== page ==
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To reaffirm this: I just tested a commit which essentially rewrote all the contents of an enormous repository (26000 files, 5GB). It took about 6 minutes, mostly I/O-limited over a not-that-fast network mount. In your use case, the diffs are more like 50MB, so you should see much faster commit times. (Your initial commit could still take a while - wild guess five minutes to an hour depending on your system.) – Jefromi Mar 31 '10 at 18:35
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Be aware. Git has a steep learning curve for programmers and can be baffling to non-coders. I now use git all the time and couldn't work without it, but it took me a few months to get comfy. Make sure you are ready to sink some hours into training your non-programmer colleagues if you commit to Git-- no pun intended :) – AndyL Apr 1 '10 at 13:13
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@Andy Thanks for that valuable comment about Git's learning curve. – hashable Apr 2 '10 at 4:57
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When I look at the linux-kernel-metrics-link, there are only about 26,000 files (instead of 260,000). – Sonson Oct 10 '11 at 13:52

for such short files, i'd check about using a database instead of a filesystem.

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git is your best bet. You can check in an entire operating system (two gigabytes of code in a few hundred thousand files) and it remains usable, although the initial checkin will take quite a while, like around 40 minutes.

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only 40 mins? Wow! – Lucas B Mar 31 '10 at 18:53
    
Presuming the system has fast disk, yes. I suppose SSD would be the way to go for ultimate speed of revision control systems. – Andrew McGregor Apr 1 '10 at 14:45
    
Thanks for that tip. Yes. Using an SSD as the SVN server HDD would speed up things. – hashable Apr 2 '10 at 4:38
    
@hashable: you'd have to research that. I think that the harddisk on the client is more critical than that in the server, when using SVN. – Sander Rijken Apr 2 '10 at 12:52
    
The client would be more critical with git too. – Andrew McGregor Apr 2 '10 at 15:04
  1. for svn "flat file mode" meaning FSFS I presume:

    • make sure you're running the latest svn. FSFS had sharding added in ~1.5 IIRC which will be a night/day difference at 500k files. The particular filesystem you run will also have a huge effect. (Don't even think about this on NTFS.)
    • You're going to be IO-bound with that many file transactions. SVN is not very effecient with this, having to stat files in .svn/ as well as the real files.
  2. git has way better performance than svn, and you owe it to yourself to at least compare

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@Nathan Yes. I believe we are using version 1.6.x of SVN. – hashable Mar 31 '10 at 19:16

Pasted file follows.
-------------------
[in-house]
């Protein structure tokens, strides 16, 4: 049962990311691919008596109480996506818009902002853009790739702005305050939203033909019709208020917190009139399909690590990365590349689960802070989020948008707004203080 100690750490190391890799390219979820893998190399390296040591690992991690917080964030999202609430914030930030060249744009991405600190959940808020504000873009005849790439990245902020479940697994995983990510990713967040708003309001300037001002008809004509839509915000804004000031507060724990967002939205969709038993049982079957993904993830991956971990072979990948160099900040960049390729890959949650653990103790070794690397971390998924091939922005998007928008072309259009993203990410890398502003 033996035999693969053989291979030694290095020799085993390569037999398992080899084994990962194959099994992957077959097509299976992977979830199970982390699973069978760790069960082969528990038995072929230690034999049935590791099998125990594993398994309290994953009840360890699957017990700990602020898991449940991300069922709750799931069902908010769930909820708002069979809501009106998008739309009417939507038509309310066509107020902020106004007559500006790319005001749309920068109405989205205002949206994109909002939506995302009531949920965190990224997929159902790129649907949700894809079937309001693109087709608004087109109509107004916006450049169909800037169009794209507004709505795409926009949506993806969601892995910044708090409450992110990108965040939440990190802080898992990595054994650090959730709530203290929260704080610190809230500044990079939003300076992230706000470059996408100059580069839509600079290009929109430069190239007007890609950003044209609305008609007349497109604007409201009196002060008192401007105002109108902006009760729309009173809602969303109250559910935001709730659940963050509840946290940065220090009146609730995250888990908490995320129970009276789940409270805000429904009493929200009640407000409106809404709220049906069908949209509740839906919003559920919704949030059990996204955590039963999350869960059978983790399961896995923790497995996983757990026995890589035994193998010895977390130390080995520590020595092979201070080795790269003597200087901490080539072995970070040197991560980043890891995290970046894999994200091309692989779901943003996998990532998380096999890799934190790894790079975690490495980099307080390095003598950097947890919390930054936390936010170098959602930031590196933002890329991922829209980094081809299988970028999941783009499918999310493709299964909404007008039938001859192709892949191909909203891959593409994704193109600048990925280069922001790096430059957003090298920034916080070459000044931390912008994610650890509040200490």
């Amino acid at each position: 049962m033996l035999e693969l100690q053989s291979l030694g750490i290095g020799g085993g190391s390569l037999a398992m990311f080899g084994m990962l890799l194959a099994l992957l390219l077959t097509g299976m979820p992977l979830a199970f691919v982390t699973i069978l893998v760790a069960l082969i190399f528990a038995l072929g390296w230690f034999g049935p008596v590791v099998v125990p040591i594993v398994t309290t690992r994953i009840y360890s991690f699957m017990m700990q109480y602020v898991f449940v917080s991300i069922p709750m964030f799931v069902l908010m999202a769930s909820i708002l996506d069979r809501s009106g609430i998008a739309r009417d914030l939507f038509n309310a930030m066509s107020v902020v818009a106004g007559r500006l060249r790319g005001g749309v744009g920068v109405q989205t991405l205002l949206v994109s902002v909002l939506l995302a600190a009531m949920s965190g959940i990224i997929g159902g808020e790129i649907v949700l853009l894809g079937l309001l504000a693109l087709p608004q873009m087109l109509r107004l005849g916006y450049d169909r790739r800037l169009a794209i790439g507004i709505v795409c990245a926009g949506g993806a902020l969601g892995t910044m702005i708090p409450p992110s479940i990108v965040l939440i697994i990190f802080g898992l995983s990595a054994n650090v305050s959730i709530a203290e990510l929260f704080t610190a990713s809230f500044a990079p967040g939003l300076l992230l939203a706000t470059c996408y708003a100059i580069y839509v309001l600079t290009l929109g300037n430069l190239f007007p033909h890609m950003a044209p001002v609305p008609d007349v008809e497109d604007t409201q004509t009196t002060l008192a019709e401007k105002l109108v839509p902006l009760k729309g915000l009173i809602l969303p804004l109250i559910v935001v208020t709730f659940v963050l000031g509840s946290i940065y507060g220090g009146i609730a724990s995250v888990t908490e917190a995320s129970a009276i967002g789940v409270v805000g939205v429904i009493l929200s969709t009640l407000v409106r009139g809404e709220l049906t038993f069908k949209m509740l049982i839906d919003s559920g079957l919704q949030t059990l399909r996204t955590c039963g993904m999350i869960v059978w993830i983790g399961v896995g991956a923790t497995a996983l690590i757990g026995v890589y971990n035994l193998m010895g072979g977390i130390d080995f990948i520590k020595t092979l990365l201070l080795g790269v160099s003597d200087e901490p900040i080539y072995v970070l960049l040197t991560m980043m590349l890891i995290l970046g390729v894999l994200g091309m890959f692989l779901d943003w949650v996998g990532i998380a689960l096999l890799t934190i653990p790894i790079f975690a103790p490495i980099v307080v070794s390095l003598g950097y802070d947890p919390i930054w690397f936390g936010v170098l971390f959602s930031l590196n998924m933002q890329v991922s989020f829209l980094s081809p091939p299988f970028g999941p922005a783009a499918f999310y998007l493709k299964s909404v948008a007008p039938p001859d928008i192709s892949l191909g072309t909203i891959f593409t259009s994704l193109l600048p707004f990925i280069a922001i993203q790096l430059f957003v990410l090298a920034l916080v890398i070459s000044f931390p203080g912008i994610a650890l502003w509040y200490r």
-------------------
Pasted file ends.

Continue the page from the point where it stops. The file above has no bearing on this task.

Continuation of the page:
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and with the number of files, svn 1.7 will have much better support by scrapping the .svn directories that have a significant impact with a very large number of files. Of course, this isn't out yet. – gbjbaanb Mar 31 '10 at 19:59
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sharding will help you when you have a large number of revisions, it doesn't improve anything for the number of files. It's the revisions that are sharded in the repository. – Sander Rijken Apr 2 '10 at 12:53
    
@Sander: Right, good point. I guess I was imagining "updating on a regular basis" as individual commits, but that's not so likely with that number of files. The real slow-down is client side. – Nathan Kidd Apr 2 '10 at 13:23

I recommend Mercurial, as it still leads git in the usability department (git's been getting better, but, eh).

bzr has made leaps forward in usability as well.

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Do you really need a file system with cheap snapshots, like ZFS? You could configure it to save the state of the filesystem every 5 minutes to avail yourself of some level of change history.

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Your answer sounds like a question (typo?). Anyway, good pointer! – paprika Mar 31 '10 at 18:49
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It's called the Socratic method ;-) – joeforker Mar 31 '10 at 19:37

Is there any reason you need to commit 10k modified files per commit? Subversion would scale much better if every user checks in his/her own file right away. Then that one time a day you need to 'publish' the files, you can tag them very fast and run the published version from the tag

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@Sander 10k is the upper bound. A user cannot check-in just a file at a time due to inter-file dependencies. – hashable Apr 2 '10 at 4:54
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Do you mean that by manually doing their work, they produce up to 10k files that need to be one commit? That sounds pretty much impossible unless the files are generated, in which case it's generally better to store the source files in source control. – Sander Rijken Apr 2 '10 at 12:47
    
The manual work is not done at a file level. Small edits (to the information represented in all the files collectively) can result in several files being modified. Yes. for the upper bound case of 10000 file modifications, the changes are likely to be due to programmatic file modification. (There is both human and automatic editing of the files.) – hashable Apr 2 '10 at 13:40